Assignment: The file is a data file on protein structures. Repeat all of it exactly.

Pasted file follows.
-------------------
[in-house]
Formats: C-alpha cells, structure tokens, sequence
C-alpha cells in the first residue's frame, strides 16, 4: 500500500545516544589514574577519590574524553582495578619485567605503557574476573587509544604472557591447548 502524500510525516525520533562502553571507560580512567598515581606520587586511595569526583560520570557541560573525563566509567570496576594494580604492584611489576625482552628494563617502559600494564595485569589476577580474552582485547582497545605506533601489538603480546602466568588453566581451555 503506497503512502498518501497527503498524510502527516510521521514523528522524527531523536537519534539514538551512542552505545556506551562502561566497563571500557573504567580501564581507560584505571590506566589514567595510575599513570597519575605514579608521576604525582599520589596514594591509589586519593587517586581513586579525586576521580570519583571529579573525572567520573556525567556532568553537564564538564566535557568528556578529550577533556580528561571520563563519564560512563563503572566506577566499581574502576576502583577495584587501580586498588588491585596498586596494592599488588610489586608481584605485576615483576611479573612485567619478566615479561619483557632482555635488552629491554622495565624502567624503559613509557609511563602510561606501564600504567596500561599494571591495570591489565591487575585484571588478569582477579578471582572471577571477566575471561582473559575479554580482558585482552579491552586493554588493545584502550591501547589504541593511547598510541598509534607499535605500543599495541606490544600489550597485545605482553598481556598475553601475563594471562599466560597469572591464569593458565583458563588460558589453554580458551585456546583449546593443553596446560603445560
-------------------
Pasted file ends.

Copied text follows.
[in-house]
Formats: C-alpha cells, structure tokens, sequence
C-alpha cells in the first residue's frame, strides 16, 4: 500500500545516544589514574577519590574524553582495578619485567605503557574476573587509544604472557591447548 502524500510525516525520533562502553571507560580512567598515581606520587586511595569526583560520570557541560573525563566509567570496576594494580604492584611489576625482552628494563617502559600494564595485569589476577580474552582485547582497545605506533601489538603480546602466568588453566581451555 503506497503512502498518501497527503498524510502527516510521521514523528522524527531523536537519534539514538551512542552505545556506551562502561566497563571500557573504567580501564581507560584505571590506566589514567595510575599513570597519575605514579608521576604525582599520589596514594591509589586519593587517586581513586579525586576521580570519583571529579573525572567520573556525567556532568553537564564538564566535557568528556578529550577533556580528561571520563563519564560512563563503572566506577566499581574502576576502583577495584587501580586498588588491585596498586596494592599488588610489586608481584605485576615483576611479573612485567619478566615479561619483557632482555635488552629491554622495565624502567624503559613509557609511563602510561606501564600504567596500561599494571591495570591489565591487575585484571588478569582477579578471582572471577571477566575471561582473559575479554580482558585482552579491552586493554588493545584502550591501547589504541593511547598510541598509534607499535605500543599495541606490544600489550597485545605482553598481556598475553601475563594471562599466560597469572591464569593458565583458563588460558589453554580458551585456546583449546593443553596446560603445560